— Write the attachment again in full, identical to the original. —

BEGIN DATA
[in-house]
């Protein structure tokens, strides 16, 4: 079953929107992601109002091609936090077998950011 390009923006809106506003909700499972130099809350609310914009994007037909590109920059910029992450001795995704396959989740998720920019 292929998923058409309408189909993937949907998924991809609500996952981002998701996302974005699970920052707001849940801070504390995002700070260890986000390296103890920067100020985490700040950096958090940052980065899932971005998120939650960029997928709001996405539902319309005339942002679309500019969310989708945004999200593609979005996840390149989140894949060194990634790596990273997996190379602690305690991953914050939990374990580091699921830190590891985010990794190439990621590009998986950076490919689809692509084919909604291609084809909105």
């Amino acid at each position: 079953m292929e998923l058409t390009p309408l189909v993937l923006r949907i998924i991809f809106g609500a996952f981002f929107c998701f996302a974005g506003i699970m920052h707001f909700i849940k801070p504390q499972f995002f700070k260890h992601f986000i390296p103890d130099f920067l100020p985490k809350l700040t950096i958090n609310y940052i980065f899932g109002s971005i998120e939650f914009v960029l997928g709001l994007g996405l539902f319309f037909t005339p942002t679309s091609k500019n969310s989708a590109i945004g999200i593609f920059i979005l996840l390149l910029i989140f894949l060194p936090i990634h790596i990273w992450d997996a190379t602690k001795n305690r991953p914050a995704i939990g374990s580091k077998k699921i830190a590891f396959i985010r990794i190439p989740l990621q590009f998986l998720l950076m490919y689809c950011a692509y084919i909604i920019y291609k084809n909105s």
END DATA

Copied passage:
[in-house]
């Protein structure tokens, strides 16, 4: 079953929107992601109002091609936090077998950011 390009923006809106506003909700499972130099809350609310914009994007037909590109920059910029992450001795995704396959989740998720920019 292929998923058409309408189909993937949907998924991809609500996952981002998701996302974005699970920052707001849940801070504390995002700070260890986000390296103890920067100020985490700040950096958090940052980065899932971005998120939650960029997928709001996405539902319309005339942002679309500019969310989708945004999200593609979005996840390149989140894949060194990634790596990273997996190379602690305690991953914050939990374990580091699921830190590891985010990794190439990621590009998986950076490919689809692509084919909604291609084809909105």
């Amino acid at each position: 079953m292929e998923l058409t390009p309408l189909v993937l923006r949907i998924i991809f809106g609500a996952f981002f929107c998701f996302a974005g506003i699970m920052h707001f909700i849940k801070p504390q499972f995002f700070k260890h992601f986000i390296p103890d130099f920067l100020p985490k809350l700040t950096i958090n609310y940052i980065f899932g109002s971005i998120e939650f914009v960029l997928g709001l994007g996405l539902f319309f037909t005339p942002t679309s091609k500019n969310s989708a590109i945004g999200i593609f920059i979005l996840l390149l910029i989140f894949l060194p936090i990634h790596i990273w992450d997996a190379t602690k001795n305690r991953p914050a995704i939990g374990s580091k077998k699921i830190a590891f396959i985010r990794i190439p989740l990621q590009f998986l998720l950076m490919y689809c950011a692509y084919i909604i920019y291609k084809n909105s």